By - Makinde Ebenezer
Nigeria’s Security Challenges And Crisis of Development, the Chief of Army Staff, Lt. Gen Tukur Buratai recently missed the point when he attributed the setback and security challenges faced by the Nigerian Army in the light of their operations against insurgency and terrorism in Nigeria to lack of commitment on the part of the Nigerian soldiers. Gen Tukur Buratai blamed lack of commitment of the Nigerian soldiers for the renewed threats on the Nigeria`s sovereignty occasioned by the recent deadly attacks by Boko Haram.
According to him, “it is unfortunate, but the truth is that almost every setback the Nigerian Army has had in our operations in recent times can be traced to insufficient willingness to perform assigned tasks or simply insufficient commitment to a common national/military course by those at the frontlines.” Though this statement has been met with different reactions from the general public, with some individuals and groups calling the president to sack the Chief of Army Staff, I am of the opinion that the statement essentially revealed the position of Nigerian military on the security challenges in the country.
On many occasions, the Nigeria`s government approach to insecurity including terrorism, insurgency and banditry has been that of a conventional war between the insurgent groups, kidnappers, bandits, militant groups and the Nigerian security forces. Therefore, parts of the problems being faced by the Nigerian government on insecurity relates directly with government`s understanding of the security challenges in the country.
It is my opinion that political economy approach to Nigeria`s security challenges should be adopted for better understanding of our current realities. For example, though Lt. Gen Tukur Buratai did not tell us why the soldiers are no longer motivated or committed to the tasks assigned to them, it is well documented that in the last ten years, a period which coincided with the culmination of terrorism and insurgency in Nigeria, the Nigerian military have suffered from problems related to conditions of service and welfare of its personnel and foot soldiers. In 2015 for instance, it was reported that 54 soldiers from the 111th Special Forces Battalion were sentenced to death for mutiny after they refused to join an operation against the insurgents in August due to reasons related to poor weapons given to them to fight the insurgent group.
In fact, during the regime of President Goodluck Jonathan, the Nigerian military was so broken that its soldiers refused to fight or refused to fight with commitment. The current security realities in the country especially in the light of the recent statement by the Chief of Army Staff means that Nigerian military have returned to the bad old days.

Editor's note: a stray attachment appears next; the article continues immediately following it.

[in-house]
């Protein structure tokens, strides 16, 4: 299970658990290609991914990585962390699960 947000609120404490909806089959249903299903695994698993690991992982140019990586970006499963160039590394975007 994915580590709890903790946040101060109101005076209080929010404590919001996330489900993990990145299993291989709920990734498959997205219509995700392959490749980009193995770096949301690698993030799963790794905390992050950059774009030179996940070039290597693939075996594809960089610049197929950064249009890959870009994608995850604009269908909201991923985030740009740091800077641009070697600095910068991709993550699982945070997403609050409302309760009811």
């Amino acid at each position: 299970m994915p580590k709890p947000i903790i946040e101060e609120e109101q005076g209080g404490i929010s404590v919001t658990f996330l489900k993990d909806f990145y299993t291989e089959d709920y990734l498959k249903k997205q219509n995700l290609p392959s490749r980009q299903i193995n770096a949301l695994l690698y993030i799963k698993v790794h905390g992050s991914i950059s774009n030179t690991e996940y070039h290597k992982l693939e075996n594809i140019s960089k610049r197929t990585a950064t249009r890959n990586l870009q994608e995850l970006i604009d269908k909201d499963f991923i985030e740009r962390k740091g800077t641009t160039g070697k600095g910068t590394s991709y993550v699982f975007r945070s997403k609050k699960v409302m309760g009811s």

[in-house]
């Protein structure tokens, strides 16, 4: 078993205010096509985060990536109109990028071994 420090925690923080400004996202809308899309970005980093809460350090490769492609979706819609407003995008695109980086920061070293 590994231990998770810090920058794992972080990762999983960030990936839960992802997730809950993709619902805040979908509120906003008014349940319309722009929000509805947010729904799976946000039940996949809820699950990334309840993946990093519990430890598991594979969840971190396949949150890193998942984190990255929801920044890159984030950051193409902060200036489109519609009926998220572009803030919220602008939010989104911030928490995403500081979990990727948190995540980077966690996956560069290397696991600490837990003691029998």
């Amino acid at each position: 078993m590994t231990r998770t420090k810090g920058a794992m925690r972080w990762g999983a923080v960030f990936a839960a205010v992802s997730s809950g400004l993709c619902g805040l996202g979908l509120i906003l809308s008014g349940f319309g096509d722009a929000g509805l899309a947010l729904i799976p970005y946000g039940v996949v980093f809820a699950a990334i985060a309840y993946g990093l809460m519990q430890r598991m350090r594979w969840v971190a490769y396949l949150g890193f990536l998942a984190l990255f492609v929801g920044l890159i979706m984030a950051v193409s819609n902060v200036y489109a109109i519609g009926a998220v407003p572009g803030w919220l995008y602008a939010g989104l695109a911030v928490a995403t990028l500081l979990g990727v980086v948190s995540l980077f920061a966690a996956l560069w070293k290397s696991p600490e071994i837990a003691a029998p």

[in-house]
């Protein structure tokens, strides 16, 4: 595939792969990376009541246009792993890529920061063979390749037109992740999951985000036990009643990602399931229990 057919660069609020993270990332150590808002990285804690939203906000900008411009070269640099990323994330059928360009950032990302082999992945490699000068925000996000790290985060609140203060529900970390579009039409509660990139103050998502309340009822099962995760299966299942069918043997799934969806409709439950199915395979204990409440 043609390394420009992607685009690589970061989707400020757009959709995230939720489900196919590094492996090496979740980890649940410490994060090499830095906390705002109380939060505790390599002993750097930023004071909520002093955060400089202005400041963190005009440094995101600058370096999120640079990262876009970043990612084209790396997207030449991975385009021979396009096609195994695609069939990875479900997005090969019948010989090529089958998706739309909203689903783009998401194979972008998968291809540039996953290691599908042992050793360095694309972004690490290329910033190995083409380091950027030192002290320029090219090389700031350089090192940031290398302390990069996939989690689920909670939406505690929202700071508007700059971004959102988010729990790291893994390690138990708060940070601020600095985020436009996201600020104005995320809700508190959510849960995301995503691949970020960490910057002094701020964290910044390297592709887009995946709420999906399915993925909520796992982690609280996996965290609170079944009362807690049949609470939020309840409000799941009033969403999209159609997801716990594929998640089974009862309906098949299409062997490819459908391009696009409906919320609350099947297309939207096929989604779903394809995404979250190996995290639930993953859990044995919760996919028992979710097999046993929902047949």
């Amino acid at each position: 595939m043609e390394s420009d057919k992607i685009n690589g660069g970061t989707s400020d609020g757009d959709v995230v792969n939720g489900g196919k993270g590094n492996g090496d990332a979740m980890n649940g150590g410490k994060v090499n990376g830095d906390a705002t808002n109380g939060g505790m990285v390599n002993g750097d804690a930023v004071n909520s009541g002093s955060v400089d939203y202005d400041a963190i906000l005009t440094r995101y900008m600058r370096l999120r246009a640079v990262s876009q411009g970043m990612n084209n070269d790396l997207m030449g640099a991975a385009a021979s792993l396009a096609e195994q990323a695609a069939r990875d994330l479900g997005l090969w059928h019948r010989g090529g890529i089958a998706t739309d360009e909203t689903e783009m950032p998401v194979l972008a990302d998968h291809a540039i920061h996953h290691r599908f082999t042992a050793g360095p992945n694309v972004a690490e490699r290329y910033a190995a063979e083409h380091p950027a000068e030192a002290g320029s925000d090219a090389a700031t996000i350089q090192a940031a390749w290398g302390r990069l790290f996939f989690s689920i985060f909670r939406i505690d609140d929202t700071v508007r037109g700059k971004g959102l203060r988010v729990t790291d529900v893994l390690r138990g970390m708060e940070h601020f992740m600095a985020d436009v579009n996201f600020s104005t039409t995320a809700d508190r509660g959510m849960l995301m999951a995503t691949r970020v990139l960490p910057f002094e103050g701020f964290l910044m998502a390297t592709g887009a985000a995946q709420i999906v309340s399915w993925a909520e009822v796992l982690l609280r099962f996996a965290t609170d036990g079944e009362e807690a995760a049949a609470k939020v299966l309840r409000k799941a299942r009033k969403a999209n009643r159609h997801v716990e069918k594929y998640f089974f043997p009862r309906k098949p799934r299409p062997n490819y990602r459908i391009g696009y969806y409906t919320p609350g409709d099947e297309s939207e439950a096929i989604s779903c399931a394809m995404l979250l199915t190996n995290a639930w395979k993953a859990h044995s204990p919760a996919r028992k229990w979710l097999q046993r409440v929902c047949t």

Security Crisis in Nigeria
The problem of insecurity in Nigeria is well-documented. Though not in war, the number of lives that have been lost to political violence, terrorism, and banditry in the past ten years in Nigerians is enough war casualties. According to Nigeria Security Tracker by the Council on Foreign Relations, between 2011 till date, about 61, 514 Nigerians have lost their lives either to terrorism, ethnic violence, farmer and herdsmen crisis or militancy. Though the statistics above is simply indicative, there are indications that more lives have been lost within the period under review.
Many of these killings are motivated by political, social and economic grievances. Since the emergence of President Muhammadu Buhari in 2015, the security situation in the country has not improved significantly, though the current regime was elected under the impression that it would fight corruption, decimate insurgency and all other forms of insecurity in the country and improve the economy.
As a former general, President Muhammadu Buhari unlike President Goodluck Jonathan was expected to succeed on the security front, but the current realities have proved otherwise. From May, 2015 to May, 2019, the period of President Muhammadu Buhari first tenure as the Grand Commander of the Federal Republic of Nigeria (GCFR), a total of 26, 602 Nigerians have lost their lives to political violence. The North East due to terrorism and insurgency and North Central due to farmer and herdsmen crisis and banditry have suffered the most casualties during this period.
Apart from terrorism and banditry, many deaths have also been reported due to unprofessionalism of the Nigerian security personnel. For example, in recent times, the Nigerian police have engaged in a number of extra-judicial killings, exploitation and brutalization of citizens they are supposed to protect. In the same report of the Nigeria Security Tracker by the Council on Foreign Relations, between 2011 to 2019, about 7, 000 people were killed by state actors, including the military, police and other security personnel of the Nigerian state.